LONDON (Reuters) - Prince William and his wife Kate have chosen three traditional royal names by calling their new-born baby boy George Alexander Louis, William’s office said on Wednesday.
The baby, born on Monday to global media frenzy and third in line to the British throne, will be known as His Royal Highness Prince George of Cambridge, Kensington Palace said in a statement.
All three names had been among the favourites listed by British bookmakers, and the announcement was relatively quick by royal standards; it took a month for the name of Prince Charles, the heir to the throne, to be announced, and a week for William, his eldest son.
George has been the name of six British kings. The last, George VI, was the father of The Queen and reigned from 1936 to 1952.
Alexandra, the female form of Alexander, is one of the queen’s middle names, and was also the name of the queen consort of King Edward VII at the start of the last century.
Louis is one of William’s middle names, and was the given name of Prince Charles’s mentor and great-uncle Louis Mountbatten, who was assassinated by Irish nationalist IRA guerrillas in 1979.
The baby’s arrival on Monday triggered frenetic coverage from global media who had camped for days on the doorstep of the London hospital where he was born, as well as celebratory gun salutes and the illumination of London landmarks in blue.
The choice of name, relatively short by royal standards, does not necessarily mean the baby will eventually become King George VII. The queen’s father was christened Albert, but chose to be crowned as George VI.
“It’s interesting that they chose to go with just three names. It’s almost as if the royal family is coming down with ordinary people, who tend to have fewer middle names than monarchs,” historian Suzannah Lipscomb, told Sky News.
“It is a name that none can find any problems with. George itself can’t be shortened in any obvious offensive way ... They’ve probably gone for something that is safe.”
Some commentators said the names appeared to have no direct connection to Kate’s side of the family.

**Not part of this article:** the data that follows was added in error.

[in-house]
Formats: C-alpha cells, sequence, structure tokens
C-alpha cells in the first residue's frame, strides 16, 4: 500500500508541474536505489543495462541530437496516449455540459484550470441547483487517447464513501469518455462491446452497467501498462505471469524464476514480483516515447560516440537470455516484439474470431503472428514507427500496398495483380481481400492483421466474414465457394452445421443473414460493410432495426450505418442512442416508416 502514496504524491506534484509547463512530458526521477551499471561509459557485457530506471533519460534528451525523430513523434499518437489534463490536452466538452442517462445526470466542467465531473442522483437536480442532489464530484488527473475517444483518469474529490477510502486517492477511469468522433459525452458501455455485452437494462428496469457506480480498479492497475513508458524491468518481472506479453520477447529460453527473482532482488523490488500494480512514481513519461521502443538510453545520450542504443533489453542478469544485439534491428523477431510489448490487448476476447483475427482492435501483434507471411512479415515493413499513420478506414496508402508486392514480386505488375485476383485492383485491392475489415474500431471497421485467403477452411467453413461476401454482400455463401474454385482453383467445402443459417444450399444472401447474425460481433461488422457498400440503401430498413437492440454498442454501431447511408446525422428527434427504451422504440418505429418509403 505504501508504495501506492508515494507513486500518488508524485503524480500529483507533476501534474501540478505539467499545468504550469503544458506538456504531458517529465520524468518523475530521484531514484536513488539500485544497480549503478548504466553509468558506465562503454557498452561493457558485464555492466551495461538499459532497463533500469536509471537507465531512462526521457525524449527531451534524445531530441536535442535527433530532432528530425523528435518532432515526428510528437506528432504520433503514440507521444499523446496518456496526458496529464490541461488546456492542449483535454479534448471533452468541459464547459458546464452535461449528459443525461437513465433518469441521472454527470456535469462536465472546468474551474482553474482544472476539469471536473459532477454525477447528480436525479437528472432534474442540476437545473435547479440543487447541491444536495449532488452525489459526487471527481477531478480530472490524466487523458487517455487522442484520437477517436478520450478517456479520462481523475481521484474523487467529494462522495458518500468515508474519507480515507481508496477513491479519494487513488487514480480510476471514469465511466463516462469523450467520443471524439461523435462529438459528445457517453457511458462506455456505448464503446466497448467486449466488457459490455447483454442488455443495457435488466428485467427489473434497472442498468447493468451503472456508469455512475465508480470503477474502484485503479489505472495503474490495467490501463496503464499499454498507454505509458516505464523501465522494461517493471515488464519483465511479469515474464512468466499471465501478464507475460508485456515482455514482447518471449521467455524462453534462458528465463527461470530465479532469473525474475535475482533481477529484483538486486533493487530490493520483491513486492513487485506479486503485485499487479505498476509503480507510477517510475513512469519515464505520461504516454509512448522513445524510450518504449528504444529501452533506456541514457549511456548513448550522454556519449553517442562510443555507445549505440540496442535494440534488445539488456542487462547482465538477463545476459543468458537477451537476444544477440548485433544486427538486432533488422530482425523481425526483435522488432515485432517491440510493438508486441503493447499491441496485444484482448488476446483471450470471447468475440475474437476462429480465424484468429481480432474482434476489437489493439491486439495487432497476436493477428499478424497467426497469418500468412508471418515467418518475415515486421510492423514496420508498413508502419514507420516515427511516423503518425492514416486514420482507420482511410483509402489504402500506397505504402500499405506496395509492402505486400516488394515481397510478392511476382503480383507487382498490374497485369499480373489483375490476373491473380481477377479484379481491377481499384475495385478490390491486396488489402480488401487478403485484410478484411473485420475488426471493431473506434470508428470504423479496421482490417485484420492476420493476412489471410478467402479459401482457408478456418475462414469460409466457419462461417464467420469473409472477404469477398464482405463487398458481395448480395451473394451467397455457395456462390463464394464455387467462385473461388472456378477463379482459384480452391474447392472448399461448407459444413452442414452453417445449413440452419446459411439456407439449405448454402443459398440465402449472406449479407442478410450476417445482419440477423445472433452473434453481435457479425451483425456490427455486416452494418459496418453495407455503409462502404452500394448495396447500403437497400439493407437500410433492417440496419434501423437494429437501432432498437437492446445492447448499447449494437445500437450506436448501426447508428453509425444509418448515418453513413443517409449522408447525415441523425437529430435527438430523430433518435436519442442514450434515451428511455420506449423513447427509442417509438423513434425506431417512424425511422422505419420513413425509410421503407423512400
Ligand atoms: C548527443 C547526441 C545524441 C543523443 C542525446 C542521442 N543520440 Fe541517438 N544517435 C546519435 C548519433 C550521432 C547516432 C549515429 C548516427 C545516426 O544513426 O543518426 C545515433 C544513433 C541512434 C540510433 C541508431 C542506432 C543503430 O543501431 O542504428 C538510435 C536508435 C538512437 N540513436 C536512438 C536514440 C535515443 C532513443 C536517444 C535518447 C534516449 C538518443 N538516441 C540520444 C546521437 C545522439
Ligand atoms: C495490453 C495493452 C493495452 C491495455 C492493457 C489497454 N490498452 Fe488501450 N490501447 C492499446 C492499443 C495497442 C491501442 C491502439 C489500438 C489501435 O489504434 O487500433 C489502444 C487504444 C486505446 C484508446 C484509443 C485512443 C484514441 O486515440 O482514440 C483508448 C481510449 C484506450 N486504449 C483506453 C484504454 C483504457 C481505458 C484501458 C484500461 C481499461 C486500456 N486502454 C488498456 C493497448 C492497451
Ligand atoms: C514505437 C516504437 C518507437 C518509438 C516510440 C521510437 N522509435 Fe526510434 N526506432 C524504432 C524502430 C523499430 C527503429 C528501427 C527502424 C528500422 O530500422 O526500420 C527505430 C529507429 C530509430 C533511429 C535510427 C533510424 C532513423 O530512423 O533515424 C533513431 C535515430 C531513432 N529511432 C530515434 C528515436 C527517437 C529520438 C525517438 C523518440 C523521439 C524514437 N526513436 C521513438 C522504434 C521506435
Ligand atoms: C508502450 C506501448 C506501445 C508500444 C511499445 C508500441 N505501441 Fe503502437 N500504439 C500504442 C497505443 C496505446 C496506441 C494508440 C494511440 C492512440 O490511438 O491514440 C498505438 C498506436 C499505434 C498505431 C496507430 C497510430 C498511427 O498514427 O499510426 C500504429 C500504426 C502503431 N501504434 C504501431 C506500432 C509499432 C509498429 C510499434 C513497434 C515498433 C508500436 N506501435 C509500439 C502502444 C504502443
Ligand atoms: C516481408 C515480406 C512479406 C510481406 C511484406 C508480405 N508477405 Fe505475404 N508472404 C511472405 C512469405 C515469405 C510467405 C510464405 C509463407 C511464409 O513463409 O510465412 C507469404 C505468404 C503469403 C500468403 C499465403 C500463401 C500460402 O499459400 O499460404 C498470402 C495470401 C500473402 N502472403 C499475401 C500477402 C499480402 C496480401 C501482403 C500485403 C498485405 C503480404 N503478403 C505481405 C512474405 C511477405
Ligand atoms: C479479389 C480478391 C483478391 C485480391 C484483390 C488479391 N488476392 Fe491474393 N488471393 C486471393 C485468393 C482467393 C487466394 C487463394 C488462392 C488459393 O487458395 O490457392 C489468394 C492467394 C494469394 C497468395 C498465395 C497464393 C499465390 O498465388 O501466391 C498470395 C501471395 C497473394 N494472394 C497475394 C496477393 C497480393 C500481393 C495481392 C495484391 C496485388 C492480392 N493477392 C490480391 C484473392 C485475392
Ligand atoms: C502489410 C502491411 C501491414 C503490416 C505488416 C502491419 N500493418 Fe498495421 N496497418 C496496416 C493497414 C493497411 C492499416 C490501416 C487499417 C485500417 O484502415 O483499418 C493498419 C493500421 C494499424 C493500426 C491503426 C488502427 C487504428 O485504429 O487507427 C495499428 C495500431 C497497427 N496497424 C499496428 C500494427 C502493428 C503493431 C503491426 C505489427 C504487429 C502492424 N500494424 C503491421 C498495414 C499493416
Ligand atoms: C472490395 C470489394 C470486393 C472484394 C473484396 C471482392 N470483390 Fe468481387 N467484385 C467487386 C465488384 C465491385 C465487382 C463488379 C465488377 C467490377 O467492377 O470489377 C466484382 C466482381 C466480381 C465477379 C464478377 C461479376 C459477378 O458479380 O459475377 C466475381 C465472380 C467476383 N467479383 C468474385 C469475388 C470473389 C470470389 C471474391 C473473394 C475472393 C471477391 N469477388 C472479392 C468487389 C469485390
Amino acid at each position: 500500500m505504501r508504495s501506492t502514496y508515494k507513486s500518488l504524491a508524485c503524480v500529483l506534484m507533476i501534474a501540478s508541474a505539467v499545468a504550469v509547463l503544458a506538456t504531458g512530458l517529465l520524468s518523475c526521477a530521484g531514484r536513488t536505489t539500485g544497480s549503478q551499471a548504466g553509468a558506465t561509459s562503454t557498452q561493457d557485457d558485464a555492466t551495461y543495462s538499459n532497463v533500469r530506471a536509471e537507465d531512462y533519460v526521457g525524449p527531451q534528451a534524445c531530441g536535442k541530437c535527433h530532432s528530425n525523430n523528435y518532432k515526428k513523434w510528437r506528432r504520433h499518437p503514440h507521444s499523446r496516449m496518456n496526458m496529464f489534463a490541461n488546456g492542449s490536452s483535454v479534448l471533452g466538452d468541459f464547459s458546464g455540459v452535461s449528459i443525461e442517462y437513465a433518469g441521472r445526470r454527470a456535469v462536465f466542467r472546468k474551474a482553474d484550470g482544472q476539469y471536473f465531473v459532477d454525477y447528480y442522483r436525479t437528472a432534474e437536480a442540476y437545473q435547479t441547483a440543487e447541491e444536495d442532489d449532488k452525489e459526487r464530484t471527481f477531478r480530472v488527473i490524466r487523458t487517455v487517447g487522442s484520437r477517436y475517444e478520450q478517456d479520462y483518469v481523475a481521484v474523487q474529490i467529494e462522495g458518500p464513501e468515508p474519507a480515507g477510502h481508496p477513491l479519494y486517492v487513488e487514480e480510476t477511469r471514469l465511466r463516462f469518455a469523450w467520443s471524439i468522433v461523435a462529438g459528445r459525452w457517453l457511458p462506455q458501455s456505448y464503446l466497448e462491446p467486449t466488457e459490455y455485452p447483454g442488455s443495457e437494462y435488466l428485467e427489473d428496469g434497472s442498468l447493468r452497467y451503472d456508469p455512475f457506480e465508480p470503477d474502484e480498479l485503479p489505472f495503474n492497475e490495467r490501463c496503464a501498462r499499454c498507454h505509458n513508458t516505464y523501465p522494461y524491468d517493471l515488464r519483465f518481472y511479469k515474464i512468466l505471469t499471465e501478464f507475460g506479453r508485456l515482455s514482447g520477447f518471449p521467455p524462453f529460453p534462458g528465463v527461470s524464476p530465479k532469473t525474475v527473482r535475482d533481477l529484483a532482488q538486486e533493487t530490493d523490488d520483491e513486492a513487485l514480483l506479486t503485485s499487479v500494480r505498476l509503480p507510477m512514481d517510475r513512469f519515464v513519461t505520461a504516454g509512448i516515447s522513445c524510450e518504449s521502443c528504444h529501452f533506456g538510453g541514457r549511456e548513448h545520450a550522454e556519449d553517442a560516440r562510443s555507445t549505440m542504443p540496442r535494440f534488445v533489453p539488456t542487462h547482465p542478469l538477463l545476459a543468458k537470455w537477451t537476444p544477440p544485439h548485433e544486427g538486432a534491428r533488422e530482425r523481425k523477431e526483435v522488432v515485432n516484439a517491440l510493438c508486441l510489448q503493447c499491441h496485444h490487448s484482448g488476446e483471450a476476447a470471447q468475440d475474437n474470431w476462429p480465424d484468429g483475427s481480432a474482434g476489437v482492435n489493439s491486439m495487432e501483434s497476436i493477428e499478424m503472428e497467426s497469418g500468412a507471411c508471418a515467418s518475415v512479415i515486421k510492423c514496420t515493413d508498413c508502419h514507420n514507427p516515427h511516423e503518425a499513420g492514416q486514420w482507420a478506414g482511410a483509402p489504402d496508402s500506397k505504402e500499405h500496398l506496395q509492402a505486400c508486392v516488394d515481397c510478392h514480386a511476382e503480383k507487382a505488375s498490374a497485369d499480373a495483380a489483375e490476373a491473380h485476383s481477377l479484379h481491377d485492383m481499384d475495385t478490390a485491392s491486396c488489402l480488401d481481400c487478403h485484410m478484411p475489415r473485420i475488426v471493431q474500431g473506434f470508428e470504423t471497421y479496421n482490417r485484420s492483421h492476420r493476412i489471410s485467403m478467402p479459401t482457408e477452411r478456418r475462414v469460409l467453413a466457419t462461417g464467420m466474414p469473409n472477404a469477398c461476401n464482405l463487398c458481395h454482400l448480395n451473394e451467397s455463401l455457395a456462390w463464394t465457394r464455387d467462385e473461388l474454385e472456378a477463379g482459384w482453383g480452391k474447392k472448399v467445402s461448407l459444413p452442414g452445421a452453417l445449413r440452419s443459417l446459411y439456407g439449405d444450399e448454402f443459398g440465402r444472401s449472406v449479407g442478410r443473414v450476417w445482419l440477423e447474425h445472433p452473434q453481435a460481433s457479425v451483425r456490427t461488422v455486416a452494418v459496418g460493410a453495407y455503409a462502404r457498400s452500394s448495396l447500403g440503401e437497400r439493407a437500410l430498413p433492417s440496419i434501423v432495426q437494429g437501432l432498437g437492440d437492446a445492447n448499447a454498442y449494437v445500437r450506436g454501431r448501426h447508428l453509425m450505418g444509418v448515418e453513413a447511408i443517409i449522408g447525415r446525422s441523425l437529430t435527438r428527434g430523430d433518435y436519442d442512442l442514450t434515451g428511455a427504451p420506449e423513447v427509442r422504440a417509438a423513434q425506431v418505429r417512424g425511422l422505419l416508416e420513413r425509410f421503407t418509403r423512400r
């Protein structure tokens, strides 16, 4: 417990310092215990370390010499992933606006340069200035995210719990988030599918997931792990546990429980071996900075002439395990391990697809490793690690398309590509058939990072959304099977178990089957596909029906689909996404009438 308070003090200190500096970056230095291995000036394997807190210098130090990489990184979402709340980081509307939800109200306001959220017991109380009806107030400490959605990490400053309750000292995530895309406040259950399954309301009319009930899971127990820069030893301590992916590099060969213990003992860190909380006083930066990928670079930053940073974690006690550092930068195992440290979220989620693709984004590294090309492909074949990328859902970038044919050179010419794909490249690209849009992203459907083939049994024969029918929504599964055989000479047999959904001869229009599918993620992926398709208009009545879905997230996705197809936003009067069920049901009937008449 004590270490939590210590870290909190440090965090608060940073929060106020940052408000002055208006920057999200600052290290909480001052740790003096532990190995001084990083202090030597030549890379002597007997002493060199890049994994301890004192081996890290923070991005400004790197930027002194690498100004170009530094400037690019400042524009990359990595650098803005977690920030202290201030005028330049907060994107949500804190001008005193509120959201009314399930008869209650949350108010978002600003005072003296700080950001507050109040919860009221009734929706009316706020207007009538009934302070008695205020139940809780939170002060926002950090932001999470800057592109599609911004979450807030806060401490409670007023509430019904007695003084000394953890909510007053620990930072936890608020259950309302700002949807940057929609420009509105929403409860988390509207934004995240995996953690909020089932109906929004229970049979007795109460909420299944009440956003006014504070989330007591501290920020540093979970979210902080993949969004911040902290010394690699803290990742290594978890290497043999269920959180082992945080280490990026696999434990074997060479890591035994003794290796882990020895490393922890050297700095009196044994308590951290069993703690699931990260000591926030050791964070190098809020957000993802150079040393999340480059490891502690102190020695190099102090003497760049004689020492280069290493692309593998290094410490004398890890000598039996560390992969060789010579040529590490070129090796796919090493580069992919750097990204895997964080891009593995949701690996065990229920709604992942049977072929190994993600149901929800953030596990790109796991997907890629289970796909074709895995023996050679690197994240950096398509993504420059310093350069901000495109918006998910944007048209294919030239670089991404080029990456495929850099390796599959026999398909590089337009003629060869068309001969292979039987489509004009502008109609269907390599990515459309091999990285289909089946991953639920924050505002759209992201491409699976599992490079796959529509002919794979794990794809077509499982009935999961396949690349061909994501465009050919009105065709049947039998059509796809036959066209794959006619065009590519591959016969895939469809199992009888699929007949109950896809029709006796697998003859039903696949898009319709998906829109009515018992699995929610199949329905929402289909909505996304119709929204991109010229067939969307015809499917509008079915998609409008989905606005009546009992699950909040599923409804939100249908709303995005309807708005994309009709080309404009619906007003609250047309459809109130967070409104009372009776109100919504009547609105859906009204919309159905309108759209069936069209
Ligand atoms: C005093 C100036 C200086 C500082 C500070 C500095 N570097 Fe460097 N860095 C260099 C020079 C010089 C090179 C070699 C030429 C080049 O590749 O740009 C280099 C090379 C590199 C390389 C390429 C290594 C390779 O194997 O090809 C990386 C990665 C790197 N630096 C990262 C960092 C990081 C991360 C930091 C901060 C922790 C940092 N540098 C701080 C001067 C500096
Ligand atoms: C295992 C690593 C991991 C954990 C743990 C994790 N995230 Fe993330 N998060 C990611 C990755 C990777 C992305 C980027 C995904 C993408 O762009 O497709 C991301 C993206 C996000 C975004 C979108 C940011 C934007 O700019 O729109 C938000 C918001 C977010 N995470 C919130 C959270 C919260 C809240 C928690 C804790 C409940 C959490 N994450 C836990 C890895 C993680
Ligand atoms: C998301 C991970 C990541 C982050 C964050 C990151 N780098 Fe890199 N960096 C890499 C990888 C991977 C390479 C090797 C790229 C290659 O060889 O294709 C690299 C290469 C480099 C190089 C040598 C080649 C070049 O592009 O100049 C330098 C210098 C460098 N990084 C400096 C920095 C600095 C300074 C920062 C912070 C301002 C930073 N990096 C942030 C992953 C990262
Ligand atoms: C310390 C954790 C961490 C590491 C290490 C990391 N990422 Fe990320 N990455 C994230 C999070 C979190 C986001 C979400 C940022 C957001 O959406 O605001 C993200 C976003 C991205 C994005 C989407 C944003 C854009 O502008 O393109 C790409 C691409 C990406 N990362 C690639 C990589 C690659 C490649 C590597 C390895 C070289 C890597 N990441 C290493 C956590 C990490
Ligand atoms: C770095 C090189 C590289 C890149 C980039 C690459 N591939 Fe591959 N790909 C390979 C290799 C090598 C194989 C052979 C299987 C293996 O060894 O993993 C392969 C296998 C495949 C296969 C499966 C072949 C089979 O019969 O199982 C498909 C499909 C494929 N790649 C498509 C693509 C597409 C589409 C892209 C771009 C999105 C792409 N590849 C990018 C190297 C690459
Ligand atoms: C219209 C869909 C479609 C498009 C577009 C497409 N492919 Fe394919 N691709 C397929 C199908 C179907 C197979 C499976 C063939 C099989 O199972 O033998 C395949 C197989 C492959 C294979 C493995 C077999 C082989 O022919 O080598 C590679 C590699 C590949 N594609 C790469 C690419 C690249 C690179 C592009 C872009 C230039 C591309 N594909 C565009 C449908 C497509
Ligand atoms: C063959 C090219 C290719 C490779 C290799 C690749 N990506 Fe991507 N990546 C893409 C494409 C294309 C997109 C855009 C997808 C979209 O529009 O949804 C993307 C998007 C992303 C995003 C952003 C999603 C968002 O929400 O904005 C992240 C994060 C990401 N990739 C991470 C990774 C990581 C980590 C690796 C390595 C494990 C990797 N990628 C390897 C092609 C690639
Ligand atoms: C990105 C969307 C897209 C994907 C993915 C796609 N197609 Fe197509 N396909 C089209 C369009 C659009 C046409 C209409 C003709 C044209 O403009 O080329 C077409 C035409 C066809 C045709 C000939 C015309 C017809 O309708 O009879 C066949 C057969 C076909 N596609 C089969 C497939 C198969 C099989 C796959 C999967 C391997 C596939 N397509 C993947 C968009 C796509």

“They’ve kept it very simple by not trying to represent all parts of the family,” royal historian Tracy Borman told Sky News.
“I think there seems to be genuine joy, warmth and good feeling about this birth and the duke and duchess are so popular. People will be nothing but pleased.”
The interest stirred by the birth has given a further boost to the royal family after the public’s enthusiastic celebration last year of Queen Elizabeth’s 60 years on the throne, and Kate and William’s lavish Westminster Abbey wedding in 2011.
The monarchy’s popularity sank to a low in the 1990s after a string of divorces and the death of William’s mother, Diana, after which many said the royal family’s response made it appear out of touch with public sentiment.
The left-leaning Guardian newspaper described the turnaround as “an incredible recovery”, although its website offered readers a ‘Republican’ button to block out royal stories.
Most British newspapers devoted their front pages to big pictures of Tuesday’s first photocall, with headlines such as “Hello World” and “Our Little Prince”.
But after weeks of fevered coverage, the couple are expected to try to keep a low profile. They spent Wednesday at Kate’s parents’ home in the village of Bucklebury, in southern England.
The royal couple have been living in a remote part of Wales, where William works as a rescue helicopter pilot, but are expected to move later this year to London’s Kensington Palace, William’s childhood home.
Royal observers say William is determined to shield his son from the obsessive attention that plagued his mother Diana, pursued relentlessly by the media and killed in a car crash in 1997 after her car was chased by photographers.
“William knows only too well that his baby son will be the new favourite creature in the circus he grew up in,” wrote Daily Telegraph columnist Allison Pearson. “Every plan he and Kate have put in place is to protect him.”
(The story removes superfluous word ‘new’ in first paragraph)
Editing by Kevin Liffey